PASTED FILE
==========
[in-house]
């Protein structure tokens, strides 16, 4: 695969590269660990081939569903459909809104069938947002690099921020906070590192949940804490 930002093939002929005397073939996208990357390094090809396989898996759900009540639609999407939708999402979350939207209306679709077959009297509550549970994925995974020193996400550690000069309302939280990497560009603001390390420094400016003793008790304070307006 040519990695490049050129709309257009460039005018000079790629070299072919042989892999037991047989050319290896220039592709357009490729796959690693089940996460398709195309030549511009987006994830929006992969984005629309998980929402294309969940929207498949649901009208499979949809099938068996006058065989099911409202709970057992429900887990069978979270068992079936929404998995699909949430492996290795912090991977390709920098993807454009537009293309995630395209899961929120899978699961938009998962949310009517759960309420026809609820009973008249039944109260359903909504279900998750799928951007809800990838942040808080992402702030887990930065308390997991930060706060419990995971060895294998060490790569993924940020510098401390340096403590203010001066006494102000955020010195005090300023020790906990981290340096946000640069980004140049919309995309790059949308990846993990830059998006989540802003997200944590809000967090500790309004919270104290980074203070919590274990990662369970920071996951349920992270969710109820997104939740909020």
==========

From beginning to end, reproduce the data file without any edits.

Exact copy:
[in-house]
């Protein structure tokens, strides 16, 4: 695969590269660990081939569903459909809104069938947002690099921020906070590192949940804490 930002093939002929005397073939996208990357390094090809396989898996759900009540639609999407939708999402979350939207209306679709077959009297509550549970994925995974020193996400550690000069309302939280990497560009603001390390420094400016003793008790304070307006 040519990695490049050129709309257009460039005018000079790629070299072919042989892999037991047989050319290896220039592709357009490729796959690693089940996460398709195309030549511009987006994830929006992969984005629309998980929402294309969940929207498949649901009208499979949809099938068996006058065989099911409202709970057992429900887990069978979270068992079936929404998995699909949430492996290795912090991977390709920098993807454009537009293309995630395209899961929120899978699961938009998962949310009517759960309420026809609820009973008249039944109260359903909504279900998750799928951007809800990838942040808080992402702030887990930065308390997991930060706060419990995971060895294998060490790569993924940020510098401390340096403590203010001066006494102000955020010195005090300023020790906990981290340096946000640069980004140049919309995309790059949308990846993990830059998006989540802003997200944590809000967090500790309004919270104290980074203070919590274990990662369970920071996951349920992270969710109820997104939740909020």